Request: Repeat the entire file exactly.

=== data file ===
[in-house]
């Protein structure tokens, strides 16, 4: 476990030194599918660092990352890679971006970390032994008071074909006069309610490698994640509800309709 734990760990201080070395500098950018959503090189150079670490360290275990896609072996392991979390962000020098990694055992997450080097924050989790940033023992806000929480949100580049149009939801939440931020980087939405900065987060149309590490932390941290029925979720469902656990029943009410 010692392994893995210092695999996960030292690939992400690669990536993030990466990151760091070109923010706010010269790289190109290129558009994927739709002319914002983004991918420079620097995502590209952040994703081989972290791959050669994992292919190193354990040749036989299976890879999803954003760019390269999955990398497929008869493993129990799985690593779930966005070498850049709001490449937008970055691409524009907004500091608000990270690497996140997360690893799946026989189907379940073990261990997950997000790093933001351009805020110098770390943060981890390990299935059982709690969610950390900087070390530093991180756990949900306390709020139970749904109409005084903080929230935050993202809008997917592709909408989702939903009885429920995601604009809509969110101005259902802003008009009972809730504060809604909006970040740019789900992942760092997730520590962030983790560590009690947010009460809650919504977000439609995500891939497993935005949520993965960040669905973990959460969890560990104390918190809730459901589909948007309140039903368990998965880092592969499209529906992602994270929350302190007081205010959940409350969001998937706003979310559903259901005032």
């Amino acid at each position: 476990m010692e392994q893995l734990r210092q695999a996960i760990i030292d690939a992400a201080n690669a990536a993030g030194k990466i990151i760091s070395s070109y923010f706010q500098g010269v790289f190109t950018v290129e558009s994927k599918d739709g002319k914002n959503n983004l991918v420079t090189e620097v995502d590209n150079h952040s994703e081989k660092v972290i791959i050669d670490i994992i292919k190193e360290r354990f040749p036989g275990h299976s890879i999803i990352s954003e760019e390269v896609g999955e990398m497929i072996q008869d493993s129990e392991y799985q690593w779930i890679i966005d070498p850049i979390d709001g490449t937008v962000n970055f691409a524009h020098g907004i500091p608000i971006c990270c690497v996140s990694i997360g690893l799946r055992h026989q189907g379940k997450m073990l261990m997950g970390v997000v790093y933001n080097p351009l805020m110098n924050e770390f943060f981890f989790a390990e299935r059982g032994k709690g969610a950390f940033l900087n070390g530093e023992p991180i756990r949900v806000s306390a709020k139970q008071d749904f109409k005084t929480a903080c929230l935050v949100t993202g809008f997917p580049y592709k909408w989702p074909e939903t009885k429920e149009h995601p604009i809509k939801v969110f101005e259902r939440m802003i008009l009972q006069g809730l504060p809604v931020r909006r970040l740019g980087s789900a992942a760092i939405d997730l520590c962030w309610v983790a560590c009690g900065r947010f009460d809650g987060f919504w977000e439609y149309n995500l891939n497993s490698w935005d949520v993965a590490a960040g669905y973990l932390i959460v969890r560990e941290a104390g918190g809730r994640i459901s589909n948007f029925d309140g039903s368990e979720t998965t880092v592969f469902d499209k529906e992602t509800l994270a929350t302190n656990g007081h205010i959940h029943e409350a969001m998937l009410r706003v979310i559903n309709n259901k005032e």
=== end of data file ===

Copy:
[in-house]
């Protein structure tokens, strides 16, 4: 476990030194599918660092990352890679971006970390032994008071074909006069309610490698994640509800309709 734990760990201080070395500098950018959503090189150079670490360290275990896609072996392991979390962000020098990694055992997450080097924050989790940033023992806000929480949100580049149009939801939440931020980087939405900065987060149309590490932390941290029925979720469902656990029943009410 010692392994893995210092695999996960030292690939992400690669990536993030990466990151760091070109923010706010010269790289190109290129558009994927739709002319914002983004991918420079620097995502590209952040994703081989972290791959050669994992292919190193354990040749036989299976890879999803954003760019390269999955990398497929008869493993129990799985690593779930966005070498850049709001490449937008970055691409524009907004500091608000990270690497996140997360690893799946026989189907379940073990261990997950997000790093933001351009805020110098770390943060981890390990299935059982709690969610950390900087070390530093991180756990949900306390709020139970749904109409005084903080929230935050993202809008997917592709909408989702939903009885429920995601604009809509969110101005259902802003008009009972809730504060809604909006970040740019789900992942760092997730520590962030983790560590009690947010009460809650919504977000439609995500891939497993935005949520993965960040669905973990959460969890560990104390918190809730459901589909948007309140039903368990998965880092592969499209529906992602994270929350302190007081205010959940409350969001998937706003979310559903259901005032």
């Amino acid at each position: 476990m010692e392994q893995l734990r210092q695999a996960i760990i030292d690939a992400a201080n690669a990536a993030g030194k990466i990151i760091s070395s070109y923010f706010q500098g010269v790289f190109t950018v290129e558009s994927k599918d739709g002319k914002n959503n983004l991918v420079t090189e620097v995502d590209n150079h952040s994703e081989k660092v972290i791959i050669d670490i994992i292919k190193e360290r354990f040749p036989g275990h299976s890879i999803i990352s954003e760019e390269v896609g999955e990398m497929i072996q008869d493993s129990e392991y799985q690593w779930i890679i966005d070498p850049i979390d709001g490449t937008v962000n970055f691409a524009h020098g907004i500091p608000i971006c990270c690497v996140s990694i997360g690893l799946r055992h026989q189907g379940k997450m073990l261990m997950g970390v997000v790093y933001n080097p351009l805020m110098n924050e770390f943060f981890f989790a390990e299935r059982g032994k709690g969610a950390f940033l900087n070390g530093e023992p991180i756990r949900v806000s306390a709020k139970q008071d749904f109409k005084t929480a903080c929230l935050v949100t993202g809008f997917p580049y592709k909408w989702p074909e939903t009885k429920e149009h995601p604009i809509k939801v969110f101005e259902r939440m802003i008009l009972q006069g809730l504060p809604v931020r909006r970040l740019g980087s789900a992942a760092i939405d997730l520590c962030w309610v983790a560590c009690g900065r947010f009460d809650g987060f919504w977000e439609y149309n995500l891939n497993s490698w935005d949520v993965a590490a960040g669905y973990l932390i959460v969890r560990e941290a104390g918190g809730r994640i459901s589909n948007f029925d309140g039903s368990e979720t998965t880092v592969f469902d499209k529906e992602t509800l994270a929350t302190n656990g007081h205010i959940h029943e409350a969001m998937l009410r706003v979310i559903n309709n259901k005032e």